HomeResourcesHow to Choose a Bank in the U.S.
April 27th 2023

How to Choose a Bank in the U.S.

In this article, we’ll discuss some of the key considerations when choosing a U.S. bank, including the types of institution, features and fees to consider, documentation requirements, and more.

How to choose a bank in the U.S.

Choosing a bank account in the United States involves understanding your financial situation, weighing the tradeoffs between different institutions, and then applying for a bank that meets your specific goals.

Here are our top considerations to help guide you through the process:

Articulate your financial needs

First, take stock of your financial situation and understand what exactly you need from a bank.

Are you a student who wants a simple no-fee checking account that does not require a Social Security number? Or are you a mid-career professional who wants more sophisticated savings and investment accounts, along with the potential for other products like a personal loan or mortgage in the future?

Do you value immediacy and convenience, through an easy-to-use mobile app? Or do you want something that offers higher-touch personalization and in-person support?

Understanding this snapshot for your finances and aspirations will inform the type of bank, and bank account, that you apply for.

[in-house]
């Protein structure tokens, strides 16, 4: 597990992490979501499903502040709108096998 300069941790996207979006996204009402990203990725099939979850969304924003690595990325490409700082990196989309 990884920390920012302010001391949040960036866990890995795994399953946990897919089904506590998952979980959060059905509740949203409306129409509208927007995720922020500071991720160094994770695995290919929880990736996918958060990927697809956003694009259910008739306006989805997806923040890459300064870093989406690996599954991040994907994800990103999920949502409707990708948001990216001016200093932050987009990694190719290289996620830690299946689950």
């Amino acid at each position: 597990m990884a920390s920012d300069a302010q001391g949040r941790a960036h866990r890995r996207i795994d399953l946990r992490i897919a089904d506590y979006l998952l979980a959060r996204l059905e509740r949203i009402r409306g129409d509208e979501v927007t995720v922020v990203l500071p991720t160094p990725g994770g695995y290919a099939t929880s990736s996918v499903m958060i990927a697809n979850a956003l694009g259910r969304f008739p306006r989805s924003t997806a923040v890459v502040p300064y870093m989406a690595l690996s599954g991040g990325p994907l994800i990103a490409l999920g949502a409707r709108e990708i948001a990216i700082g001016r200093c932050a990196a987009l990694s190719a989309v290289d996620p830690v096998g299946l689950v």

Understand the types of bank accounts:

Once you understand your financial needs, familiarize yourself with the different types of bank accounts that banks offer, from simple checking and savings accounts to Certificates of Deposits (CD) and other investment accounts. 

Generally, most banks offer checking accounts, which come with a debit card and checks, but don’t pay you much interest on your deposits. Most also offer savings accounts, which limit you to six fee-free withdrawals a month and generally offer more interest than checking accounts. If you want other types of accounts, such as CD or investment accounts, look for providers that offer those specialized offerings.

Understand the types of U.S. banking institutions:

Not all banks are created equal. There are several different types of institutions offering banking services, each with their own pros and cons.

Here’s a quick rundown of the main categories of banks in the U.S.:

National banks:

These established banks are the big names that you’ve probably heard of and typically have national or even international presence. Most maintain brick-and-mortar branches and ATM networks in major cities and may also have sleek online accounts, mobile apps, and sophisticated technology. While they often offer a wider range of account types, these accounts may have high fees, low interest rates, and minimum balance requirements that you should be aware of.

Regional and community banks:

Regional and community banks typically offer similar services to national banks, but are focused on a specific geographic region or community group. They may provide higher touch support for their members and even specialized products for certain diaspora or low-income communities, but they often lack the most up-to-date technology and have limited coverage beyond their region.